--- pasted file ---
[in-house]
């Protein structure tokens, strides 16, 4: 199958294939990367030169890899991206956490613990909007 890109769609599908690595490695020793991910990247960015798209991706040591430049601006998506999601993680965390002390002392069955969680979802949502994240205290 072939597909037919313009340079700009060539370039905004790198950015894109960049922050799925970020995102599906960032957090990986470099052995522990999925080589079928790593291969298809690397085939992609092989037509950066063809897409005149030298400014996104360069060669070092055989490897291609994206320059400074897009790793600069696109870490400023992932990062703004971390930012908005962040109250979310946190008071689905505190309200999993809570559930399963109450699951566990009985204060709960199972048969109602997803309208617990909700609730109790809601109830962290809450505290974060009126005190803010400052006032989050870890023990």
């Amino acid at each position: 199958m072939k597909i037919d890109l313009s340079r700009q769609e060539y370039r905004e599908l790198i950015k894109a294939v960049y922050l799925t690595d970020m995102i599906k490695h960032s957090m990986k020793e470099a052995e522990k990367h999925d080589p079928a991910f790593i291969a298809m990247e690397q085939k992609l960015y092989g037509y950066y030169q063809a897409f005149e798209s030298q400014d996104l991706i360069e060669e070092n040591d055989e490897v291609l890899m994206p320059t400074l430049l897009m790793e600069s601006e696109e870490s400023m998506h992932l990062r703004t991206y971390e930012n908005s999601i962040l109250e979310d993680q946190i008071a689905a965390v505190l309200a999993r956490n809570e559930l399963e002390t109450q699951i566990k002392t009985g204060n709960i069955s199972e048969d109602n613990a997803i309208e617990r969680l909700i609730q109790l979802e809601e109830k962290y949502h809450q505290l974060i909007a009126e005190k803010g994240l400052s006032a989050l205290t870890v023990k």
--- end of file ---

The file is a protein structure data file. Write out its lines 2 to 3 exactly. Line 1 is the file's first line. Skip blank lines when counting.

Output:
């Protein structure tokens, strides 16, 4: 199958294939990367030169890899991206956490613990909007 890109769609599908690595490695020793991910990247960015798209991706040591430049601006998506999601993680965390002390002392069955969680979802949502994240205290 072939597909037919313009340079700009060539370039905004790198950015894109960049922050799925970020995102599906960032957090990986470099052995522990999925080589079928790593291969298809690397085939992609092989037509950066063809897409005149030298400014996104360069060669070092055989490897291609994206320059400074897009790793600069696109870490400023992932990062703004971390930012908005962040109250979310946190008071689905505190309200999993809570559930399963109450699951566990009985204060709960199972048969109602997803309208617990909700609730109790809601109830962290809450505290974060009126005190803010400052006032989050870890023990």
């Amino acid at each position: 199958m072939k597909i037919d890109l313009s340079r700009q769609e060539y370039r905004e599908l790198i950015k894109a294939v960049y922050l799925t690595d970020m995102i599906k490695h960032s957090m990986k020793e470099a052995e522990k990367h999925d080589p079928a991910f790593i291969a298809m990247e690397q085939k992609l960015y092989g037509y950066y030169q063809a897409f005149e798209s030298q400014d996104l991706i360069e060669e070092n040591d055989e490897v291609l890899m994206p320059t400074l430049l897009m790793e600069s601006e696109e870490s400023m998506h992932l990062r703004t991206y971390e930012n908005s999601i962040l109250e979310d993680q946190i008071a689905a965390v505190l309200a999993r956490n809570e559930l399963e002390t109450q699951i566990k002392t009985g204060n709960i069955s199972e048969d109602n613990a997803i309208e617990r969680l909700i609730q109790l979802e809601e109830k962290y949502h809450q505290l974060i909007a009126e005190k803010g994240l400052s006032a989050l205290t870890v023990k």